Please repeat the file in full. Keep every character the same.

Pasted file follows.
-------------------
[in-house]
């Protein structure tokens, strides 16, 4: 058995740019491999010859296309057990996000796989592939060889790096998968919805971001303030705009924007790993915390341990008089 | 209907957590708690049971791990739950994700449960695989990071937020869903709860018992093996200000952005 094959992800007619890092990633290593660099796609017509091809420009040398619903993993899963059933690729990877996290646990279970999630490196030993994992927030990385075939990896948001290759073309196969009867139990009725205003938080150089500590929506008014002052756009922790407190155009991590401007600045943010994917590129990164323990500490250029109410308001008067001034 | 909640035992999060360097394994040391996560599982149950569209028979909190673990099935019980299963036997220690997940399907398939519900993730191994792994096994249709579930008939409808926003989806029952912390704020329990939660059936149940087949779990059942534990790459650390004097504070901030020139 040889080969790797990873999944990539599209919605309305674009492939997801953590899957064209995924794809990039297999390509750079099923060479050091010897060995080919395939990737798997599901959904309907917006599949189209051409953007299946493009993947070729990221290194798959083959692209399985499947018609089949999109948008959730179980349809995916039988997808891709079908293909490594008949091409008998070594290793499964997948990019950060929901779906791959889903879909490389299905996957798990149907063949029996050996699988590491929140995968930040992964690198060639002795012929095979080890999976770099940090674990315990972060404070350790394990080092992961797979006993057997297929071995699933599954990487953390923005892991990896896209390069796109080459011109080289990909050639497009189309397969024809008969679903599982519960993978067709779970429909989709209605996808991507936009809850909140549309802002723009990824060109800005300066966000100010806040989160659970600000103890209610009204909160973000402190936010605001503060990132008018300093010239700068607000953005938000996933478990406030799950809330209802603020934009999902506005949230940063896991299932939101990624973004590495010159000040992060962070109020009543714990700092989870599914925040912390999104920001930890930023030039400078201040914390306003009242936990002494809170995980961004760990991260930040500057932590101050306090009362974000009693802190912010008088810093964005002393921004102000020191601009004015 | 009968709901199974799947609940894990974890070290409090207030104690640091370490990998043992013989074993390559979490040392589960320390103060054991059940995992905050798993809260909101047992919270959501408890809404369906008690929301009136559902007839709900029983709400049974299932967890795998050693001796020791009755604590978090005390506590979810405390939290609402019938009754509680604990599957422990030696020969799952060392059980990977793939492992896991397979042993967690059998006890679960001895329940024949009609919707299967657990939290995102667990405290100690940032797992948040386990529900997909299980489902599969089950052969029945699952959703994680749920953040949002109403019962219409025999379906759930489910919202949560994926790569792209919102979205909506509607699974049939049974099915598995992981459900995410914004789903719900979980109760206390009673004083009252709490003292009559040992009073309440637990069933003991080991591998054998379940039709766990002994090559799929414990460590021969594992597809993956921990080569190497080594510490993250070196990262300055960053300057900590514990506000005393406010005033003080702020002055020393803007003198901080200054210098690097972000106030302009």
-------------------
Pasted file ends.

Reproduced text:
[in-house]
């Protein structure tokens, strides 16, 4: 058995740019491999010859296309057990996000796989592939060889790096998968919805971001303030705009924007790993915390341990008089 | 209907957590708690049971791990739950994700449960695989990071937020869903709860018992093996200000952005 094959992800007619890092990633290593660099796609017509091809420009040398619903993993899963059933690729990877996290646990279970999630490196030993994992927030990385075939990896948001290759073309196969009867139990009725205003938080150089500590929506008014002052756009922790407190155009991590401007600045943010994917590129990164323990500490250029109410308001008067001034 | 909640035992999060360097394994040391996560599982149950569209028979909190673990099935019980299963036997220690997940399907398939519900993730191994792994096994249709579930008939409808926003989806029952912390704020329990939660059936149940087949779990059942534990790459650390004097504070901030020139 040889080969790797990873999944990539599209919605309305674009492939997801953590899957064209995924794809990039297999390509750079099923060479050091010897060995080919395939990737798997599901959904309907917006599949189209051409953007299946493009993947070729990221290194798959083959692209399985499947018609089949999109948008959730179980349809995916039988997808891709079908293909490594008949091409008998070594290793499964997948990019950060929901779906791959889903879909490389299905996957798990149907063949029996050996699988590491929140995968930040992964690198060639002795012929095979080890999976770099940090674990315990972060404070350790394990080092992961797979006993057997297929071995699933599954990487953390923005892991990896896209390069796109080459011109080289990909050639497009189309397969024809008969679903599982519960993978067709779970429909989709209605996808991507936009809850909140549309802002723009990824060109800005300066966000100010806040989160659970600000103890209610009204909160973000402190936010605001503060990132008018300093010239700068607000953005938000996933478990406030799950809330209802603020934009999902506005949230940063896991299932939101990624973004590495010159000040992060962070109020009543714990700092989870599914925040912390999104920001930890930023030039400078201040914390306003009242936990002494809170995980961004760990991260930040500057932590101050306090009362974000009693802190912010008088810093964005002393921004102000020191601009004015 | 009968709901199974799947609940894990974890070290409090207030104690640091370490990998043992013989074993390559979490040392589960320390103060054991059940995992905050798993809260909101047992919270959501408890809404369906008690929301009136559902007839709900029983709400049974299932967890795998050693001796020791009755604590978090005390506590979810405390939290609402019938009754509680604990599957422990030696020969799952060392059980990977793939492992896991397979042993967690059998006890679960001895329940024949009609919707299967657990939290995102667990405290100690940032797992948040386990529900997909299980489902599969089950052969029945699952959703994680749920953040949002109403019962219409025999379906759930489910919202949560994926790569792209919102979205909506509607699974049939049974099915598995992981459900995410914004789903719900979980109760206390009673004083009252709490003292009559040992009073309440637990069933003991080991591998054998379940039709766990002994090559799929414990460590021969594992597809993956921990080569190497080594510490993250070196990262300055960053300057900590514990506000005393406010005033003080702020002055020393803007003198901080200054210098690097972000106030302009």